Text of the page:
Three Syrian hospitals have received around 3,600 patients displaying "neurotoxic symptoms," 355 of whom have died, Doctors Without Borders (Médecins Sans Frontières, or MSF) said Saturday.
The humanitarian group's statement follows reports that as many as 1,300 people were allegedly killed in massive chemical attacks near Damascus Wednesday that opposition groups say were carried out by President Bashar Al-Assad's forces.
US President Barack Obama was reviewing Saturday a possible response to an alleged chemical "massacre" in Syria, as a top UN officials press Damascus for an investigation into the alleged attacks.
The Syrian government has strongly denied the allegations, but has yet to accede to demands that UN inspectors already in the country be allowed to visit the sites of the alleged attacks.
As US Defense Secretary Chuck Hagel suggested the US Navy was moving forces closer to Syria, Obama met his top national security advisors to discuss the US response to the alleged use of chemical weapons, a White House official said.
"We have a range of options available, and we are going to act very deliberately so that we're making decisions consistent with our national interest as well as our assessment of what can advance our objectives in Syria," the official said.
On Friday, Hagel said his department "has a responsibility to provide the president with options for all contingencies," which includes "positioning our forces ... to be able to carry out different options — whatever the president might choose."
But he declined to provide any details on the deployment of those forces, as the Obama administration reportedly contemplated cruise missile strikes against Assad's forces.
The New York Times cited a senior administration official as saying Washington was looking at NATO's air war over Kosovo in 1999 as a blueprint for strikes on Syria without a UN mandate.
Obama has repeatedly warned that the use of chemical weapons by Syrian forces was a "red line" that could bring about a more strident Western response to the 29-month-old civil war.
But he has also said Washington must be wary of costly and difficult foreign interventions.
On Thursday, French Foreign Minister Laurent Fabius said that if the massacre was confirmed, "there must be a reaction, a reaction that could take the form of a reaction with force."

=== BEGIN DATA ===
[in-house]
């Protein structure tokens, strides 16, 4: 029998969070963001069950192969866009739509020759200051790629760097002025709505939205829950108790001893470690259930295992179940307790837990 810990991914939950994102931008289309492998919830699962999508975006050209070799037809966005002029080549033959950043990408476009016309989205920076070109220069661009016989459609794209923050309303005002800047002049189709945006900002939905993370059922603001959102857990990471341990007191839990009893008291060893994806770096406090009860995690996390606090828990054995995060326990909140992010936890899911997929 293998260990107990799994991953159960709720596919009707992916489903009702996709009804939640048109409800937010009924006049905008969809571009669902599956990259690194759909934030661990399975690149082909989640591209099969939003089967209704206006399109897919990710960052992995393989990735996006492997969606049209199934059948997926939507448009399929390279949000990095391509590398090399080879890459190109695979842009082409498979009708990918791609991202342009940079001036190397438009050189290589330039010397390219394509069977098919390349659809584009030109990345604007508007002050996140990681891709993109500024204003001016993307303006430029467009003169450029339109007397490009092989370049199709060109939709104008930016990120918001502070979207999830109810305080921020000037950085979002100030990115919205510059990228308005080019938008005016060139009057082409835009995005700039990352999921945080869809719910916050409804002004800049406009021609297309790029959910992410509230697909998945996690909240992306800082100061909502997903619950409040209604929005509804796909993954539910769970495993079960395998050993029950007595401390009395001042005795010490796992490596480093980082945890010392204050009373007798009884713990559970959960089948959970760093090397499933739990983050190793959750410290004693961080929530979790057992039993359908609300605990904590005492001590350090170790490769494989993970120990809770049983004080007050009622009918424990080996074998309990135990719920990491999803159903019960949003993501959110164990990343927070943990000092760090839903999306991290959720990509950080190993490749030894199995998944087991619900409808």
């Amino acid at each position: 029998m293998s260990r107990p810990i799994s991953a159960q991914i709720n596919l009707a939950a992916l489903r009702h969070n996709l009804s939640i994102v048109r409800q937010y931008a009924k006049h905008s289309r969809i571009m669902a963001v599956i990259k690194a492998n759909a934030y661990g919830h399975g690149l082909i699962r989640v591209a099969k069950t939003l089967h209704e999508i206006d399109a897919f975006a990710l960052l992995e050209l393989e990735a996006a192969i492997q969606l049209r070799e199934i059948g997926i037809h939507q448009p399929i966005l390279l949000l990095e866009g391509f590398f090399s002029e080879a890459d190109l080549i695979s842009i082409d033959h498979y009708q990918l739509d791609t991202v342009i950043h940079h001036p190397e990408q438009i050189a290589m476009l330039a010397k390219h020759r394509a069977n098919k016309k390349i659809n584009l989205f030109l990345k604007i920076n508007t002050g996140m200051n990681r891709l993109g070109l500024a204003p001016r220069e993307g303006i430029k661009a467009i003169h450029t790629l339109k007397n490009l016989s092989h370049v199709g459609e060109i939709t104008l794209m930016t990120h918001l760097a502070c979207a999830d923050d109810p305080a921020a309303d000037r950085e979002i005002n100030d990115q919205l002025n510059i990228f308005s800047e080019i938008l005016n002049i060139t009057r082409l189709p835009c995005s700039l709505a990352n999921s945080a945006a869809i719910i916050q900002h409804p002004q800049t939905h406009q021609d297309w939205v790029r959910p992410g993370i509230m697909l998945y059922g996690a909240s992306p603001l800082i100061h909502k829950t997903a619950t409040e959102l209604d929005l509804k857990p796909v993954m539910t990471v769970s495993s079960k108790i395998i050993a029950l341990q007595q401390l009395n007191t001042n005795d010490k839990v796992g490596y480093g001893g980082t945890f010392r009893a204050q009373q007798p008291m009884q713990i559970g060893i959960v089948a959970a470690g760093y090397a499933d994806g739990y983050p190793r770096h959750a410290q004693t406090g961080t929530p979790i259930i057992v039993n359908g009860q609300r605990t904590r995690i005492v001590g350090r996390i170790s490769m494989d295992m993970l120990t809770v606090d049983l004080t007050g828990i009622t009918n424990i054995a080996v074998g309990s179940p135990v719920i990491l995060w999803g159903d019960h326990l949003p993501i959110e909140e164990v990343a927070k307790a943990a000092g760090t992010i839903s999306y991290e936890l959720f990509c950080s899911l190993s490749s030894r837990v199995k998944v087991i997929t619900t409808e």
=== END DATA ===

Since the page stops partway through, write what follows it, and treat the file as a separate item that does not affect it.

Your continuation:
On Saturday, during a visit to the West Bank, Fabius said that a "chemical massacre" had occurred and that "the Bashar regime is responsible."
Fabius's remarks followed similar accusations from British Foreign Secretary William Hague, who said Syria carried out a "large scale" chemical attack and insisted that Damascus give UN inspectors access to the suspected sites.
But Damascus ally Iran blamed the rebels and warned the West against military intervention.
"There is proof terrorist groups carried out this action," Iranian foreign ministry spokesman Abbas Araqchi said, without giving details.
Warning against Western military intervention in the conflict, Araqchi said "there is no international authorisation for" such an action.
"We warn against any actions or statements that could create more tension in the region. I hope that White House officials show enough wisdom not to enter into such dangerous tumult."
Meanwhile, UN Undersecretary General Angela Kane was in Damascus, tasked by Secretary General Ban Ki-moon with establishing the terms of an inquiry.
Ban is determined to "conduct a thorough, impartial and prompt investigation" into the chemical attack claims, his spokesman said.
On Friday, Syria's main opposition group, the National Coalition, pledged to guarantee the safety of UN inspectors, but warned that the "clock is ticking" before alleged evidence vanishes.
Syria has yet to say if it will let the UN experts — on the ground since 18 August — conduct a probe.